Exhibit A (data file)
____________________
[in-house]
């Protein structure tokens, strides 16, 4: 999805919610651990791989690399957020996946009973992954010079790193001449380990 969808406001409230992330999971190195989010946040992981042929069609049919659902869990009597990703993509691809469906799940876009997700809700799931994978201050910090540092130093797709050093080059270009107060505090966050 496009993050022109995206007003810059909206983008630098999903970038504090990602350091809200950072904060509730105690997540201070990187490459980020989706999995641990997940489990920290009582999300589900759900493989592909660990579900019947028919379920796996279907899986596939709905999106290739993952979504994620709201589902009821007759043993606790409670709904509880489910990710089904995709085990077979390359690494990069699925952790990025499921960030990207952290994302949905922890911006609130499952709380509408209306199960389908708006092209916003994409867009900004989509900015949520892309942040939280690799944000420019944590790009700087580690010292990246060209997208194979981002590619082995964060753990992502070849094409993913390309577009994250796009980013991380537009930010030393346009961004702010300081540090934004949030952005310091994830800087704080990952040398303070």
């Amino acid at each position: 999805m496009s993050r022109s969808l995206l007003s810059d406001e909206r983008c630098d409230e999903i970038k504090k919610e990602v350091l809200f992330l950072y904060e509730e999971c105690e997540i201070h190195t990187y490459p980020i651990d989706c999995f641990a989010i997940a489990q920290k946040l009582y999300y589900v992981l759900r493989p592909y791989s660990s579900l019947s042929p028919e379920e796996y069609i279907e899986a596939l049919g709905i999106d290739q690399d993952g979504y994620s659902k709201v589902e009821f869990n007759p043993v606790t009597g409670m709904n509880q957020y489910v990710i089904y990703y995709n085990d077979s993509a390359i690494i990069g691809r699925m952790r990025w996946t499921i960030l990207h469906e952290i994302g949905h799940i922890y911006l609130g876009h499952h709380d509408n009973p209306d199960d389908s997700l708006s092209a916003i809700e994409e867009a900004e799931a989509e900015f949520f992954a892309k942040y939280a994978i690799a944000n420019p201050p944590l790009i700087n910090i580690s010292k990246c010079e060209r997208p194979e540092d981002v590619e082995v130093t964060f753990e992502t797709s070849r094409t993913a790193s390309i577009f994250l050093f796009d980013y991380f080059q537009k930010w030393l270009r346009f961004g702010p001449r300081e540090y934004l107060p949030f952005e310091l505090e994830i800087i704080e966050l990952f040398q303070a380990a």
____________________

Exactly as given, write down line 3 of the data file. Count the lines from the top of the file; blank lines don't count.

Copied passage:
């Amino acid at each position: 999805m496009s993050r022109s969808l995206l007003s810059d406001e909206r983008c630098d409230e999903i970038k504090k919610e990602v350091l809200f992330l950072y904060e509730e999971c105690e997540i201070h190195t990187y490459p980020i651990d989706c999995f641990a989010i997940a489990q920290k946040l009582y999300y589900v992981l759900r493989p592909y791989s660990s579900l019947s042929p028919e379920e796996y069609i279907e899986a596939l049919g709905i999106d290739q690399d993952g979504y994620s659902k709201v589902e009821f869990n007759p043993v606790t009597g409670m709904n509880q957020y489910v990710i089904y990703y995709n085990d077979s993509a390359i690494i990069g691809r699925m952790r990025w996946t499921i960030l990207h469906e952290i994302g949905h799940i922890y911006l609130g876009h499952h709380d509408n009973p209306d199960d389908s997700l708006s092209a916003i809700e994409e867009a900004e799931a989509e900015f949520f992954a892309k942040y939280a994978i690799a944000n420019p201050p944590l790009i700087n910090i580690s010292k990246c010079e060209r997208p194979e540092d981002v590619e082995v130093t964060f753990e992502t797709s070849r094409t993913a790193s390309i577009f994250l050093f796009d980013y991380f080059q537009k930010w030393l270009r346009f961004g702010p001449r300081e540090y934004l107060p949030f952005e310091l505090e994830i800087i704080e966050l990952f040398q303070a380990a």